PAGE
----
Former Energy Minister Barry Brill makes the case that the emissions reduction target of 10% to 20% is far far too ambitious:
The National Party campaigned on a promise to reduce our greenhouse gases to 1990 levels by 2050 – a cut of 46Mt (million tones of CO2-equivalent) from 2008 levels over a period of 40 years. But Mr Key now says his Government will aim to reach more than half the 2050 goal in just 10 years.
Because technologies to reduce agricultural emissions have not yet been developed, the most expensive and painful time to reduce gases will be in the early part of the 40-year period.
Brill is right. Technology will make it easier to reduce emissions later rather than sooner.
While we have undertaken a 10-20 per cent decrease from 1990 levels, the largest emitter, the United States, is aiming for a zero decrease – if their Senate approves legislation. Canada is targeting a 3 per cent decrease and Japan 8 per cent. Australia’s plans seem likely to be voted down by their Senate.
The 27 EU countries picked up a huge advantage from the choice of 1990 as the base year, but their combined goals looking forward are reductions of 15 per cent (mid-point). Russia is aiming at increases of 24 per cent. New Zealand outpoints them all by targeting forward reductions of 32-42 per cent.
This is quite key. When the Greens and Labour say NZ is a laggard by aiming for 10% to 20% under 1990 only, they are ignoring the fact that Helen Clark’s Government left us with emissions so high that the reduction from today to the 2020 target is one of the highest in the world. The 40% target the Greens promote is quite literally impossible to achieve. Even the Greens admit this – their plan involves us failing to meet the target and purchasing credits from overseas.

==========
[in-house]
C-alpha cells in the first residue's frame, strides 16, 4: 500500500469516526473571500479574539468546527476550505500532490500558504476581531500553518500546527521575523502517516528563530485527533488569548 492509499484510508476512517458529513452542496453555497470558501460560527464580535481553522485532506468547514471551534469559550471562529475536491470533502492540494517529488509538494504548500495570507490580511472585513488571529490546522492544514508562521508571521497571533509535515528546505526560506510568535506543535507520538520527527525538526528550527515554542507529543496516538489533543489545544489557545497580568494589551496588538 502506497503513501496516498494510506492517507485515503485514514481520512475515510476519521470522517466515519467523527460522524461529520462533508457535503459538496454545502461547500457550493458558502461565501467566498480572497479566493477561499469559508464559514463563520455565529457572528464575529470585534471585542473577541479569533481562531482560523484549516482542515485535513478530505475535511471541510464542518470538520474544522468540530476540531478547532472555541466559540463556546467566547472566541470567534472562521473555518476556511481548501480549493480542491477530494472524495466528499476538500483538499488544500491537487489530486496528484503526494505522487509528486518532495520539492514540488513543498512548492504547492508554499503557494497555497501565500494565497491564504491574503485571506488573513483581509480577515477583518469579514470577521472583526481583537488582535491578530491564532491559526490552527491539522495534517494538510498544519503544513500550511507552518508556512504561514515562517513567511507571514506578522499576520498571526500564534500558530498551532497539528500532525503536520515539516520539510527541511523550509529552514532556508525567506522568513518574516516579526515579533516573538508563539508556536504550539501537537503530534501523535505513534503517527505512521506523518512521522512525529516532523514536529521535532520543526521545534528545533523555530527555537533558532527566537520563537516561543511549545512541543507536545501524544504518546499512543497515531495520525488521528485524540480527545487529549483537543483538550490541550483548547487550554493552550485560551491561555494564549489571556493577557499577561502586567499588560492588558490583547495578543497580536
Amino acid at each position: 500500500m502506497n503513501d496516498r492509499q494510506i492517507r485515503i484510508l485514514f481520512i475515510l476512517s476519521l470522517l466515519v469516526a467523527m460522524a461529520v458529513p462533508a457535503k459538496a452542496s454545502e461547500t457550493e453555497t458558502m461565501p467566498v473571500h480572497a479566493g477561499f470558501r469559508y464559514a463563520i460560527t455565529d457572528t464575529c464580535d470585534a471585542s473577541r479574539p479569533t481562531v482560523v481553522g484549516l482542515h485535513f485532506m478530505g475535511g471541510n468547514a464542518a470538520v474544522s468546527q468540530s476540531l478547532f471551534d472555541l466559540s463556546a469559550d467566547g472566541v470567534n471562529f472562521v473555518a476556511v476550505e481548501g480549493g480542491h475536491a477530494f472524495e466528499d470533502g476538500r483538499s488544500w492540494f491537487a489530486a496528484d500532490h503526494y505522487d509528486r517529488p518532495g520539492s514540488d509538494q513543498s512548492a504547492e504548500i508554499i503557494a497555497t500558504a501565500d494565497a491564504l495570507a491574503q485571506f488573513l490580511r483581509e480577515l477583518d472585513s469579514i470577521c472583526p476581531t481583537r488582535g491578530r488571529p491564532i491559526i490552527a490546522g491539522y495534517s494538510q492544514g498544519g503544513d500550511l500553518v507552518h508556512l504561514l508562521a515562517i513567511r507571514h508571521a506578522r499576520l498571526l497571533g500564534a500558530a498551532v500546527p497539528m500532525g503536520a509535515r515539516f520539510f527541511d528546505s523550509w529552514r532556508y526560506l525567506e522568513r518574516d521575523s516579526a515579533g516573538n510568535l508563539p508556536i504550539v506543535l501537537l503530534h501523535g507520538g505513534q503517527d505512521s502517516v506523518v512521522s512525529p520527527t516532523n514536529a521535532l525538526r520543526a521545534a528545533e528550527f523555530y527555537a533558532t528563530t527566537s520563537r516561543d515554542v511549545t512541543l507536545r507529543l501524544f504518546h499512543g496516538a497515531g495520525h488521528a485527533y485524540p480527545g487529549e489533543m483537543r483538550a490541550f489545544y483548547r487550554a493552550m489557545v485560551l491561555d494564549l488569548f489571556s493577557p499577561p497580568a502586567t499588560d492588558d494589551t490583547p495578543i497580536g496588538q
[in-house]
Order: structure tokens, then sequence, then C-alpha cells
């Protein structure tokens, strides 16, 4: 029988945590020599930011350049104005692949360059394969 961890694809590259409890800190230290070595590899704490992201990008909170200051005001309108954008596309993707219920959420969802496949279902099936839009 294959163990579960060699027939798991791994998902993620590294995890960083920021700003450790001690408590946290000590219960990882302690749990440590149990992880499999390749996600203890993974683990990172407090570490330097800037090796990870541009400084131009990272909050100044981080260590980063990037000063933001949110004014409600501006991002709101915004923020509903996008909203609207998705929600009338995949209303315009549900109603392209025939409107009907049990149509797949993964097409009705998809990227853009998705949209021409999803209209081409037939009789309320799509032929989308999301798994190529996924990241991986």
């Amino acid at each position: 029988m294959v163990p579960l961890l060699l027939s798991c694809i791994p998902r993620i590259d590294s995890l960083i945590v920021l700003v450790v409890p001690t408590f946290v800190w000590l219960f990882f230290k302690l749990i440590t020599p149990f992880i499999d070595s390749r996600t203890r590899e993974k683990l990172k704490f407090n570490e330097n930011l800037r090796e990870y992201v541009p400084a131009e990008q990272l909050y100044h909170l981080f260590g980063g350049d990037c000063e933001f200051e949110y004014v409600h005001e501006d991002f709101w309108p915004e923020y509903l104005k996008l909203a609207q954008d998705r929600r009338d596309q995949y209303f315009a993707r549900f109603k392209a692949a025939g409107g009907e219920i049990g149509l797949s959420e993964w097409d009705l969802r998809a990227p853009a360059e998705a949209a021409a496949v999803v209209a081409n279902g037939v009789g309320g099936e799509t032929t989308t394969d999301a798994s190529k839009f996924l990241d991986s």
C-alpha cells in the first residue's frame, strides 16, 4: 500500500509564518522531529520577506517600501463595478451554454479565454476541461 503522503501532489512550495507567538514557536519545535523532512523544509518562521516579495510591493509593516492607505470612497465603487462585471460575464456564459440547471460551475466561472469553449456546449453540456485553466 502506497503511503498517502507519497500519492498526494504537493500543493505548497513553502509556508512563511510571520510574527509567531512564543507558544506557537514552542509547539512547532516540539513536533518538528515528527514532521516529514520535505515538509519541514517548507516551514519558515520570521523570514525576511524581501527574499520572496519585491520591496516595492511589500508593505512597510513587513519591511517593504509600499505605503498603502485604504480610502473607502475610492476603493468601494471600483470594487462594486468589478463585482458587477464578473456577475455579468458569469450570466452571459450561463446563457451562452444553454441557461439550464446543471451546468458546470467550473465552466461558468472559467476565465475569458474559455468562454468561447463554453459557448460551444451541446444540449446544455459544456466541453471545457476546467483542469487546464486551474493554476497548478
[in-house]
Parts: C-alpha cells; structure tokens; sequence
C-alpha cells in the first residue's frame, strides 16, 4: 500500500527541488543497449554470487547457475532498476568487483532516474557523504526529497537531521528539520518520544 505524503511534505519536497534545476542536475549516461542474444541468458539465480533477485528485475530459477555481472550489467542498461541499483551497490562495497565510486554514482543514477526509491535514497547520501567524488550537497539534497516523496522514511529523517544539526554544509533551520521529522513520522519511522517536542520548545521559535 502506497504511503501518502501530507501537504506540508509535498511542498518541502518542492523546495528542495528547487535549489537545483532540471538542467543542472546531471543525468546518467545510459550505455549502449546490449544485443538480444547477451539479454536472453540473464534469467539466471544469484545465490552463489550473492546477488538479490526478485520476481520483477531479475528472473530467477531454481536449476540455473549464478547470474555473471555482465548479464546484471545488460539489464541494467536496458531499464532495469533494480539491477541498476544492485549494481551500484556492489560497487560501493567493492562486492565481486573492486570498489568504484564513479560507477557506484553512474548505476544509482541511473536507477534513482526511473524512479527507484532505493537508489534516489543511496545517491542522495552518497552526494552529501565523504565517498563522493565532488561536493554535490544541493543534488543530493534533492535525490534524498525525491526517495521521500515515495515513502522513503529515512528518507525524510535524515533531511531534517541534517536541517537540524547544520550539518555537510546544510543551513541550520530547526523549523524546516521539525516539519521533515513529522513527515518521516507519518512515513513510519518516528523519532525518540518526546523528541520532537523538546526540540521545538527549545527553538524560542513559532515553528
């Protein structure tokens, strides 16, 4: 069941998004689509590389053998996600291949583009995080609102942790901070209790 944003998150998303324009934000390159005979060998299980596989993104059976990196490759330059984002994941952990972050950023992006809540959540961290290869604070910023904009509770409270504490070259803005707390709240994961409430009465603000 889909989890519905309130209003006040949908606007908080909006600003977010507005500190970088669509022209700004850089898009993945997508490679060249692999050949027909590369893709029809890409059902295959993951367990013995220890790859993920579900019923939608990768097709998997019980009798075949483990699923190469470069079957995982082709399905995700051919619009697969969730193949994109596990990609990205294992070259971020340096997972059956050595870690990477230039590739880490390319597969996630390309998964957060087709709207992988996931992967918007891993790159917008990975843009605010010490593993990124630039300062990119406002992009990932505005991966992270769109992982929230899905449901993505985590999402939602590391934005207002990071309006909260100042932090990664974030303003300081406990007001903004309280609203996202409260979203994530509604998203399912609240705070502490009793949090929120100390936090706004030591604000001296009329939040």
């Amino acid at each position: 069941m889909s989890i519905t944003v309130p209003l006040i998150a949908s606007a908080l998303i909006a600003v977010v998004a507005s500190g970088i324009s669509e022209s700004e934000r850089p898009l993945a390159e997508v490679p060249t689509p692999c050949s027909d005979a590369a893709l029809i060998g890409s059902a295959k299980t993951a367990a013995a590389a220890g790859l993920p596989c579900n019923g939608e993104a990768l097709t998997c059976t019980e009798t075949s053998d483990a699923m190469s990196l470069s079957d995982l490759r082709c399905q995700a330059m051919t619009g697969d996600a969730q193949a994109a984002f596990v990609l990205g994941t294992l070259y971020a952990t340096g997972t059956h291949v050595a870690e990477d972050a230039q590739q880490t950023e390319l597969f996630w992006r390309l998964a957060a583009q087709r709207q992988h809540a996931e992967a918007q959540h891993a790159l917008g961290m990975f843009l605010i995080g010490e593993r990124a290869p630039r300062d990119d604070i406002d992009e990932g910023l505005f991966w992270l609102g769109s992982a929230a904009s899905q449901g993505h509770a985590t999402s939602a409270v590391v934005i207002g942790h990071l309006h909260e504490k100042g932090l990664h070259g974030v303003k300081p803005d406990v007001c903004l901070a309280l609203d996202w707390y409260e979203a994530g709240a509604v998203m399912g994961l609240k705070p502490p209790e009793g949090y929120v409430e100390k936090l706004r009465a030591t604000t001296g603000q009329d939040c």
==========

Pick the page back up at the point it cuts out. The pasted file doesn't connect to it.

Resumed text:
It gets worse – 20 per cent below 2008 levels equates to a 64 per cent per capita reduction in emissions from 2008 to 2020.
So, our country is a clear contender for the Gold Medal in the Copenhagen stakes. How embarrassing for all the industrialised countries that an agricultural country should lead the way.
If Labour and the Greens claim NZ is not doing enough, ask them why a 64% reduction per capita is not enough.
But the Prime Minister has assured us that the best available guess is that we’ll all be out-of-pocket by $27 per week per head by the end of the decade. This cost will start building up from now, and will continue forever.
This cost is appalling. Why aren’t we rioting in the streets? Even now, we can’t afford decent healthcare, education, prisons, so where will we find another $6 billion per year? How can a family of four find an extra $112 per week after tax?
The bill of $6 billion per year is more than 5 per cent of the country’s GNP. We are told we need to incur this cost because it will be good for trade in an indirect sort of way.
But the cure is worse than the disease when the cost is greater than all our earnings from meat and wool exports, or equal to 60 per cent of our annual dairy exports.
To be fair to the Government, the 10% to 20% target is not a unilateral commitment as I understand it, but dependent on an agreement with all major developed and/or emitting countries. And that is far from certain.
New Zealand’s promises in Copenhagen won’t have any material impact on efforts to change the world’s future climate. However, there will be endless meetings, where every country will pressure every other country to accept a bigger share of the burden.
Going into this sort of negotiation, most countries start with a low bid. Our Government’s tactics of tabling a massive opening bid – one we can’t afford – will have competitors scratching their heads. I predict it will become a case study in business schools and negotiating classes around the world.
I’ve made this point myself – our target is our opening bid. It is foolish to set it too high.